dglenn: Me in kilt and poofy shirt, facing away, playing acoustic guitar behind head (Default)
[personal profile] dglenn

"Peace is a matter of education more largely than of legislation ; although the latter is necessary. [...]

"The writers of war histories keep up this race and sectional prejudice by writing each from his own party standpoint. They suppress many facts, and belittle the strength, courage and magnanimity of their opponents, and too often color and magnify the usually very insignificant cause of the war itself. [...]"

"But we do not stop by putting these highly colored and erroneous histories into our libraries for the edification and instruction of mature readers. They are too often condensed into school books for the instruction of the young, who imbibe the hatreds and prejudices of ourselves and of our ancestors. We have ten statues to the soldier where we have one to the philanthropist.

"A recital of their wars constitutes the largest portion of the history of Christian nations ; while the strides that they have made in commerce, in manufactures, and the arts, constitute the least.

"The love of home and country are undoubtedly meritorious attributes, and self-sacrifice for country has always been held in high esteem, but it is but another form of self-love, and it is quite possible to make this love not only excessive, but unjust. There is another and a higher love — the great love of humanity, of peace, of justice and equality — that should be taught to our youth as well. To die for one's country has been usually con- sidered the highest order of patriotism ; but to live for one's country is something higher."

-- Belva Ann Lockwood (b. 1830-10-24, d. 1917-05-19; National Equal Rights Party candidate for President of the US in 1884 and 1888) address to the National Council of Women, 1895-02-28 ( text, scan)

QotD

Sep. 19th, 2016 05:24 am
dglenn: Me in kilt and poofy shirt, facing away, playing acoustic guitar behind head (Default)
[personal profile] dglenn

"It's #20effing16. Racism isn't going to die out by itself, and especially not if you keep providing it safe harbor. So yes, the safe space I create around me is not for you. We'll probably calm down if you let us protest quietly and peacefully instead of making it clear that there's *no* form of protest that you will allow, if it comes to your attention. Only ineffectual, ignorable protest is good enough. We got that." -- Kat Tanaka Okopnik, 2016-09-06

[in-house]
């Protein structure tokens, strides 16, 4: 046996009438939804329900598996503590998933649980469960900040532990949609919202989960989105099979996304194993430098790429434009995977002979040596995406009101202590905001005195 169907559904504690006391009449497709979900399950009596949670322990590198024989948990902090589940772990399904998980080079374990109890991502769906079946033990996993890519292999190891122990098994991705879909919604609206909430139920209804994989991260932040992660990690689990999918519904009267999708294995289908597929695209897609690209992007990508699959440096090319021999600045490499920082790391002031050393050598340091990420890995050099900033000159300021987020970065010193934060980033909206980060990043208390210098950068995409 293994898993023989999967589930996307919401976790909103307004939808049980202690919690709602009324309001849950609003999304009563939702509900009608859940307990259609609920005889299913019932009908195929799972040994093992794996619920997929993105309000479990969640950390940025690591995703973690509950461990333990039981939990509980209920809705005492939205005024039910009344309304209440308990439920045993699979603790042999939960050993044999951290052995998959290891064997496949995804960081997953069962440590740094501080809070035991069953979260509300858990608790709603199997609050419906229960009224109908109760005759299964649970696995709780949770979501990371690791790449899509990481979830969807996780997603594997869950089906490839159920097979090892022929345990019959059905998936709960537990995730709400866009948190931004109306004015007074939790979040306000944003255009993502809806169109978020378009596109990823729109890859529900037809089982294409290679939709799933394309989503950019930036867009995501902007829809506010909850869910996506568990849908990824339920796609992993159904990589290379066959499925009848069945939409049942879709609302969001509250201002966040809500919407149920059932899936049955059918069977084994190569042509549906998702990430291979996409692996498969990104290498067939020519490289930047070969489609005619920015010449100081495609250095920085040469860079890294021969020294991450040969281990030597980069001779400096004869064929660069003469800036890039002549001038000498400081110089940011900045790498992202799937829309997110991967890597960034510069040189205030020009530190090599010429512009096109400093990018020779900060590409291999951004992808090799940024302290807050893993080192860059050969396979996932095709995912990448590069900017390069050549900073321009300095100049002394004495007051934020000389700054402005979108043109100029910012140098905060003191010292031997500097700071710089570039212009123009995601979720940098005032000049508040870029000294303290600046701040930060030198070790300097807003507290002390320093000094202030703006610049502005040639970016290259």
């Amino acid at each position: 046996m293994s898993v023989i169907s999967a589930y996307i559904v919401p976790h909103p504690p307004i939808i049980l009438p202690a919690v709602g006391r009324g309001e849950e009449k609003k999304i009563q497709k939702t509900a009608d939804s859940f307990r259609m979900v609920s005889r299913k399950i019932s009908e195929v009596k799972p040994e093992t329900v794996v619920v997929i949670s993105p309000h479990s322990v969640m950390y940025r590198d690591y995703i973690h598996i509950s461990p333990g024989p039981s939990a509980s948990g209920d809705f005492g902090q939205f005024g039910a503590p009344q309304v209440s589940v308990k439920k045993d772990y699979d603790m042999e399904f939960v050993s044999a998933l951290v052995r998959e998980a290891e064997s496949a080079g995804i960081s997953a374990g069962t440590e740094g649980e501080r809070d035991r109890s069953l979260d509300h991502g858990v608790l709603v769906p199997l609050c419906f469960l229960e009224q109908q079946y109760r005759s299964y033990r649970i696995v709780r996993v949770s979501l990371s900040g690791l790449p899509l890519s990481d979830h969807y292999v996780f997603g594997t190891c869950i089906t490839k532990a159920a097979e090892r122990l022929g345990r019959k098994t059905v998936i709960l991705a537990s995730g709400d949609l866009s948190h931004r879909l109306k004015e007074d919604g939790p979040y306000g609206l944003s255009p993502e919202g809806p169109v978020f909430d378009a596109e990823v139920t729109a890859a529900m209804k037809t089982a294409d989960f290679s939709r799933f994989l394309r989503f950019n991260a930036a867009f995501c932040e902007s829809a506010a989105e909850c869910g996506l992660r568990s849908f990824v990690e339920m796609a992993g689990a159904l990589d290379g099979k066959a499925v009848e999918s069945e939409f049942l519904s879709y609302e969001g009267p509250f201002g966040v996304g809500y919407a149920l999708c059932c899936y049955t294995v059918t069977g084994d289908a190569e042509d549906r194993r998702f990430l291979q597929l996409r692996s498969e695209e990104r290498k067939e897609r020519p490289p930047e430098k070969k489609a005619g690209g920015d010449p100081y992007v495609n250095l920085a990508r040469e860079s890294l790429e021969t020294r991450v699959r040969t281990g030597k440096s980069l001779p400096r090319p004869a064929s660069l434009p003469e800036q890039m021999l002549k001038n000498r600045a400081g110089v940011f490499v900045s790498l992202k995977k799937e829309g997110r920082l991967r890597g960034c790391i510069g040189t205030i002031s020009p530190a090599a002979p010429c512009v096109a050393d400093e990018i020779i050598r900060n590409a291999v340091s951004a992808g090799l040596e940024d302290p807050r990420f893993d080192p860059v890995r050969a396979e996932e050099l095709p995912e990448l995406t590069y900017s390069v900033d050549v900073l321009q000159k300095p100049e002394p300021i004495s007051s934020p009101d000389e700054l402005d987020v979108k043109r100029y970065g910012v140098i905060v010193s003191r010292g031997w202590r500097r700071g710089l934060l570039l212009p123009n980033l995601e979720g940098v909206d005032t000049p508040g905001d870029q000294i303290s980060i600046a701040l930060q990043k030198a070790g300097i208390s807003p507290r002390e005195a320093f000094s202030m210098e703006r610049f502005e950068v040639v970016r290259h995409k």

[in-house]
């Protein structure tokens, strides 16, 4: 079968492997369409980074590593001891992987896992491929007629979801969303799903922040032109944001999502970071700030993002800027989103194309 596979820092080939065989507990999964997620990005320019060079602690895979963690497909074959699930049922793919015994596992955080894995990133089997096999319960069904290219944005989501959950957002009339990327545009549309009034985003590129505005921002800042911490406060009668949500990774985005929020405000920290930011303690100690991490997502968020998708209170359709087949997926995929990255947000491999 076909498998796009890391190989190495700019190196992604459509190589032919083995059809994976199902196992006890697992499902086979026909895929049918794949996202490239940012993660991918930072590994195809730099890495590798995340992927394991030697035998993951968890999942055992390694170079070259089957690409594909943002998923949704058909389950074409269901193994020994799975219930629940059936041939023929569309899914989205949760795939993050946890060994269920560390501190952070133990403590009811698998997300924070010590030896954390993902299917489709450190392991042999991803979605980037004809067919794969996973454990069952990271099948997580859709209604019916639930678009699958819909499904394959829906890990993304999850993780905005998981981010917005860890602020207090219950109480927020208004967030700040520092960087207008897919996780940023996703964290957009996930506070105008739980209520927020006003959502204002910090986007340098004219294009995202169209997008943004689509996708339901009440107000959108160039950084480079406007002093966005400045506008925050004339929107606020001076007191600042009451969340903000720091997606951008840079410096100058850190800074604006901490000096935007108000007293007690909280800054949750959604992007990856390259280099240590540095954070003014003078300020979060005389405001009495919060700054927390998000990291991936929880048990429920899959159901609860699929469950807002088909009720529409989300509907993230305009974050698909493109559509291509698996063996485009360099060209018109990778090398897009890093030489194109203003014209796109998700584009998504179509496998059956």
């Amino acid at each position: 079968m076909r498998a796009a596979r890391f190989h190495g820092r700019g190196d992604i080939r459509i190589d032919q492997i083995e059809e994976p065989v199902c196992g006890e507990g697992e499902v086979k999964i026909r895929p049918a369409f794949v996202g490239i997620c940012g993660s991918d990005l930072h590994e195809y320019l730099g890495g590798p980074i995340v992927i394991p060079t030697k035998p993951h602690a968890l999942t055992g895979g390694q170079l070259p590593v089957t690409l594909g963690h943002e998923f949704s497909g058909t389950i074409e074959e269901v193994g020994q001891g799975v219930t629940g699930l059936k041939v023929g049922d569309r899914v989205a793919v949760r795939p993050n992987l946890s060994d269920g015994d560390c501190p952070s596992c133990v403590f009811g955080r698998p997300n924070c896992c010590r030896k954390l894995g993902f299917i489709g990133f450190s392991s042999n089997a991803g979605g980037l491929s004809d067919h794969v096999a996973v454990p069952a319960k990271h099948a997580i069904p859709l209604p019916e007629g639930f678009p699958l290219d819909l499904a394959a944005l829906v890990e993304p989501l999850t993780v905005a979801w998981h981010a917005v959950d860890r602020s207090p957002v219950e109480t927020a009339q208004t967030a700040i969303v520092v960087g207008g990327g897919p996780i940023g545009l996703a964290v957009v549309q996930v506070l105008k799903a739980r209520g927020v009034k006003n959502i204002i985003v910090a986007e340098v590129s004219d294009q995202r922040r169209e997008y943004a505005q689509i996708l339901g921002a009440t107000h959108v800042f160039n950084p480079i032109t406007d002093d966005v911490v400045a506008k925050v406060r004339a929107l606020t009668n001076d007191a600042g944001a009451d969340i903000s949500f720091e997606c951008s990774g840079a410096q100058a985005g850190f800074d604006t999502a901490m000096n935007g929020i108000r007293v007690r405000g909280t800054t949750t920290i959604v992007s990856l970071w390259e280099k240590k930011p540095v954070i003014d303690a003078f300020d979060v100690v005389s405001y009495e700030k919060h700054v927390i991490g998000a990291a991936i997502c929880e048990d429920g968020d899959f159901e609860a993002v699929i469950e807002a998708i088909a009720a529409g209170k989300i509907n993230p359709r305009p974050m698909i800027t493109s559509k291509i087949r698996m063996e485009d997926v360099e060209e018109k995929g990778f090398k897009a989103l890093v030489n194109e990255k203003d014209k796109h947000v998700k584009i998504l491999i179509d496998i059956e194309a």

[syndicated profile] project_censored_feed

Posted by admin

October 1 & 2, 2016 Sonoma State University Student Union Building Ballroom B Admission: Free Website: http://www.wholeworldjustice.org/program/ Sponsors: SSU School of Social Science, Sociology Department, Sociology Social Justice and Activism Club, Media Freedom Foundation/Project Censored This conference offers a critical evaluation of the Great Proletarian Cultural Revolution after fifty years. The presenters bring their own direct experience […]

The post Chinese Cultural Revolution: After Fifty Years: The Significance of the Great Proletarian Cultural Revolution appeared first on Project Censored.

a gift from a dream.

Sep. 18th, 2016 03:36 pm
twistedchick: daffodils in rain, my photo (Default)
[personal profile] twistedchick
I dreamed, night before last, of the tall mist-shrouded towers of Corelia, and a wet boy hiding in an alley. And this story told itself to me, so I share it with you.

The Towers of Corelia, Star Wars AU, (very AU), gen, at AO3.

QotD

Sep. 18th, 2016 05:24 am
dglenn: Me in kilt and poofy shirt, facing away, playing acoustic guitar behind head (Default)
[personal profile] dglenn

From the Quotation of the day mailing list, 2016-09-13:

"I have had the privilege to live in France with my family for more than six years. The days of beans and rice are far behind. Yet the scars of Guantanamo are never far from view. I wonder, at times, whether I will ever be free of the sense of pain and loss I feel. I also wonder what scars burden the soldiers who were ordered to mistreat us, now that they know it was in error, and I hope they are cared for and given the opportunity to learn from those mistakes. I am struck by the angry political rhetoric that continues to surround Guantanamo in the United States, and I truly hope that America, like me, will someday have the chance to put Guantanamo into its past and to resume a constructive existence." -- Lakhdar Boumediene, an Algerian who was held for over seven years at an American prison camp in Guantanamo. He was released when a review showed there had been no credible evidence of any wrongdoing on his part. Quoted in Astro Noise: A Survival Guide.

(submitted to the mailing list by Mike Krawchuk)

Camp pain

Sep. 17th, 2016 07:13 am
supergee: (trump)
[personal profile] supergee
Hillary Clinton is a “freakishly unpopular front-runner”, perhaps because she can utter a declarative sentence without apologizing three times, even though she is female. Fortunately, she is running against Donald Deplorable, with cameo appearances by Gary’s Johnson (who is not sure what Aleppo is) and Dr. Feelbad (who won’t know what to do if they invent a vaccine against chemtrails).

Meanwhile, The Times may be giving up trying to triangulate between the candidate who says that 2+2 is approximately 4 and the one who says it’s 27, or maybe purple. Yesterday, they said in so many words, “Donald J. Trump officially retreated from the “birther” conspiracy theory he had clung to for years, while falsely accusing Hillary Clinton’s campaign of first raising doubts.”